Leithner & Company Pty Ltd

Risk, Management & Disclosure

A popular fallacy considers entrepreneurial profit a reward for risk-taking. It looks upon the entrepreneur as a gambler who invests in a lottery after having weighed the favourable chances of winning a prize against the unfavourable chances of losing his stake. This opinion manifests itself most clearly in the description of stock-exchange transactions as a sort of gambling.

Every word in this reasoning is false. The owner of capital does not choose between more risky, less risky, and safe investments. He is forced, by the very operation of the market economy, to invest his funds in such a way as to supply the most urgent needs of the consumers to the best possible extent …

There is no such thing as a safe investment. If capitalists were to behave in the way the risk fable describes and were to strive after what they consider to be the safest investment, their conduct would render this line of investment unsafe and they would certainly lose their input. For the capitalist there is no means of evading the law of the market that makes it imperative for the investor to comply with the wishes of the consumers and to produce all that can be produced under the given state of capital supply, technological knowledge, and the valuations of the consumers. A capitalist never chooses that investment in which, according to his understanding of the future, the danger of losing his input is smallest. He chooses that investment in which he expects to make the highest possible profit.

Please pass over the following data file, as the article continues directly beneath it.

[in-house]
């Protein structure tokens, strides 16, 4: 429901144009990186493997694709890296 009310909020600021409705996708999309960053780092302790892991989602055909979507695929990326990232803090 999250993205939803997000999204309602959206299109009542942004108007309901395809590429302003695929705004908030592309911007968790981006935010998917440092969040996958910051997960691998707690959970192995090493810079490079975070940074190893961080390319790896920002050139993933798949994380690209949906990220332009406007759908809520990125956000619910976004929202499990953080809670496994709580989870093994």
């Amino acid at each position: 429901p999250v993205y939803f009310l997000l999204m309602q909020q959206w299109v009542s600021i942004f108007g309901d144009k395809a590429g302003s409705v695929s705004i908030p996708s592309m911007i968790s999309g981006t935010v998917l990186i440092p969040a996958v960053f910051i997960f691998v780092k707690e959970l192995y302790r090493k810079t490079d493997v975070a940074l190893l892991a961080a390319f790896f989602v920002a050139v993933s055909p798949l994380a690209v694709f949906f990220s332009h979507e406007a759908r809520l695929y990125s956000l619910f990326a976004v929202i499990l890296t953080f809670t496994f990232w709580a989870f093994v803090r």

Ludwig von Mises
Human Action (1949)

An investment is the act of exchanging money for a security which confers title to a business, debt or building. In such a transaction, the investor typically incurs inconvenience – namely, the money required to buy a capital good (such as a stock or bond or title to real estate) cannot be used to buy a consumer good or service (such as a house or motor car or overseas holiday). To invest is thereby to defer current gratification. The investor is prepared to wait because he believes that the investment will generate certain benefits over time, and that these eventual benefits will outweigh the inconvenience incurred in the meantime. One exchanges cash today for (say) a title to a commercial building because one expects that the property will generate a stream of earnings (i.e., regular payments of rent) sufficient to finance some desired level of consumption tomorrow, the day after and into the indefinite future. The investor postpones the consumption of jam today so that (he hopes) he can consume more jam (or give it to others) tomorrow. In Warren Buffett’s words, “investing is laying out money now to get more money back in the future – more money in real terms, after taking inflation into account.”

To read the full document (PDF), click here.

Chris Leithner